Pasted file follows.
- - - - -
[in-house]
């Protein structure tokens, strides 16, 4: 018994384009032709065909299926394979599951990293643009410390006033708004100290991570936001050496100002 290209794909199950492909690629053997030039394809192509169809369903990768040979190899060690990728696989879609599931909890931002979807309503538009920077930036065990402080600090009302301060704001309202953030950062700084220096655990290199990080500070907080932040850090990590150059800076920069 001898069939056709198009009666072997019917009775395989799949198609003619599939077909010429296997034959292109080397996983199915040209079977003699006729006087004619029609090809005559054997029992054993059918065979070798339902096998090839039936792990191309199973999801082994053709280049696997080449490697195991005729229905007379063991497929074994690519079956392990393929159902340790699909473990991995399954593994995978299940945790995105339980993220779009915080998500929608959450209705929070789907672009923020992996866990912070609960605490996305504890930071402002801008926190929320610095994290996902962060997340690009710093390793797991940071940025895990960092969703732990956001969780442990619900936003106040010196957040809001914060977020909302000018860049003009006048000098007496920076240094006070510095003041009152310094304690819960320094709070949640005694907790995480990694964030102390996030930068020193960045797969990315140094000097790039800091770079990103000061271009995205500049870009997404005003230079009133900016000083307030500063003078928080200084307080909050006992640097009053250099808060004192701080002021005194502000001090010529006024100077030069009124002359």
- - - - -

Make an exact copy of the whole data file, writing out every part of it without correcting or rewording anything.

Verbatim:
[in-house]
């Protein structure tokens, strides 16, 4: 018994384009032709065909299926394979599951990293643009410390006033708004100290991570936001050496100002 290209794909199950492909690629053997030039394809192509169809369903990768040979190899060690990728696989879609599931909890931002979807309503538009920077930036065990402080600090009302301060704001309202953030950062700084220096655990290199990080500070907080932040850090990590150059800076920069 001898069939056709198009009666072997019917009775395989799949198609003619599939077909010429296997034959292109080397996983199915040209079977003699006729006087004619029609090809005559054997029992054993059918065979070798339902096998090839039936792990191309199973999801082994053709280049696997080449490697195991005729229905007379063991497929074994690519079956392990393929159902340790699909473990991995399954593994995978299940945790995105339980993220779009915080998500929608959450209705929070789907672009923020992996866990912070609960605490996305504890930071402002801008926190929320610095994290996902962060997340690009710093390793797991940071940025895990960092969703732990956001969780442990619900936003106040010196957040809001914060977020909302000018860049003009006048000098007496920076240094006070510095003041009152310094304690819960320094709070949640005694907790995480990694964030102390996030930068020193960045797969990315140094000097790039800091770079990103000061271009995205500049870009997404005003230079009133900016000083307030500063003078928080200084307080909050006992640097009053250099808060004192701080002021005194502000001090010529006024100077030069009124002359």